Washington, D.C. got a little louder last week, and it wasn’t just the sound of snow removal – it was the collective voice of the National Rural Health Association (NRHA) mantra of “your voice louder,” as spoken by a united throng of nearly 500 rural health leaders attending the NRHA’s 27th Annual Policy Institute.

“The conference focused on delivery system reform and alternative payment models, the changing healthcare system, and evolving regulations, (which) were a primary driving interest for attendance at this event,” said Alan Morgan, NHRA’s CEO, noting that the annual event drew its largest-ever attendance. “At the core of rural health concern are hospital closures/stop closures, and that continues to drive the agenda and … policy leaders.”  

The “stop closures” Morgan refers to is the Save Rural Hospitals Act – legislation introduced by U.S. Rep. Sam Graves (R-Mo.) and Rep. Dave Loebsack (D-Iowa) to end the closure crises. Sixty-six rural hospitals have closed during recent years, impacting 700,000-plus Americans, and an additional 673 rural facilities are vulnerable and could close in the near future. This represents one-third of rural hospitals in the U.S.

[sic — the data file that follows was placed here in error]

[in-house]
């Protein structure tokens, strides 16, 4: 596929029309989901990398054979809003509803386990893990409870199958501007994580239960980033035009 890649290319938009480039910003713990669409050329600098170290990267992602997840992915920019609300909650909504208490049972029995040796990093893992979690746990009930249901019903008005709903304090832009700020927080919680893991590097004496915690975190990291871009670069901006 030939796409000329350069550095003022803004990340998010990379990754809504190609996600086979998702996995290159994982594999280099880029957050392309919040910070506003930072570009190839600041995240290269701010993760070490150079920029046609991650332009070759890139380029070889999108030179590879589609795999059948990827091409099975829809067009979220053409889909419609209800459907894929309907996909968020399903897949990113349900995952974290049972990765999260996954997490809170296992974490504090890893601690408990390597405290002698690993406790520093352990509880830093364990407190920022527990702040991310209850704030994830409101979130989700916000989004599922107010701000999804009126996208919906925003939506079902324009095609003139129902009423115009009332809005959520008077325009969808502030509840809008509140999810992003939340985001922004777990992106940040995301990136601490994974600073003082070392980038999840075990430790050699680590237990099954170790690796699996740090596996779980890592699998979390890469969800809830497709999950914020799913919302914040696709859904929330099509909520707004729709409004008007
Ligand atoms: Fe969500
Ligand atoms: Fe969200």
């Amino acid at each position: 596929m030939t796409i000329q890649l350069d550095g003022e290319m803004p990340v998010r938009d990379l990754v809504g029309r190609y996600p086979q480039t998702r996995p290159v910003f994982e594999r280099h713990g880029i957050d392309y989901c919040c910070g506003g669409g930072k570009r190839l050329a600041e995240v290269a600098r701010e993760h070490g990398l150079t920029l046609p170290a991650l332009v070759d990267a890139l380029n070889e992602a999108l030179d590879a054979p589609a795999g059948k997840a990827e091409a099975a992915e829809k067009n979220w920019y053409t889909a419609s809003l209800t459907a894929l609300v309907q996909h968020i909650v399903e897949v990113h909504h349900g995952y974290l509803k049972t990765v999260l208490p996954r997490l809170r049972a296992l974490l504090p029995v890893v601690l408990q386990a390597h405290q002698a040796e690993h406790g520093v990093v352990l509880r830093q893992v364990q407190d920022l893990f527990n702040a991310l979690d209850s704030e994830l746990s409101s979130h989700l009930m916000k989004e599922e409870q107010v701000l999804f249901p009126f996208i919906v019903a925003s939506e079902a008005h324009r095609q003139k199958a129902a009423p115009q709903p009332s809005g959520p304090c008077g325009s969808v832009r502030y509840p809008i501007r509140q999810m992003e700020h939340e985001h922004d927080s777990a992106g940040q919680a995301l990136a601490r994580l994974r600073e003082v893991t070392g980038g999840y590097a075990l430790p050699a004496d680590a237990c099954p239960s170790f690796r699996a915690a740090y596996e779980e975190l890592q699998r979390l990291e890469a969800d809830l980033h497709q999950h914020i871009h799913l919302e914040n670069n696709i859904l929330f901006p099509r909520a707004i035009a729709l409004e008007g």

What’s more startling is that in 2015, rural hospitals closed at a rate six times higher than in 2010.  Since January 2013, more rural hospitals have closed than in the previous 10 years. Although there are many variables causing this impact, closures of hospitals have increased since bad debt began to hit, including in states where Medicaid expansion wasn’t passed. The result is that continued cuts in hospital payments have forced closures, leaving many of our nation’s most vulnerable populations without much needed access to care.
If that isn’t concerning enough, consider the following:
If Congress doesn’t act to stop the crises and step in with legislation to prevent closures of rural hospitals, 11.7 million rural patients (of the almost 90 million residents the latest U.S. Census identified as living in rural/small communities) would lose direct access to care, which would have a devastating impact on the rural landscape – the breadbasket of the nation. This impact would extend to local economies, agriculture, agricultural-related work, and business industries, resulting in property value changes, layoffs, reduced wages and workforce opportunities, reduced services and more hospital doors being closed, putting pressure on the viability of schools.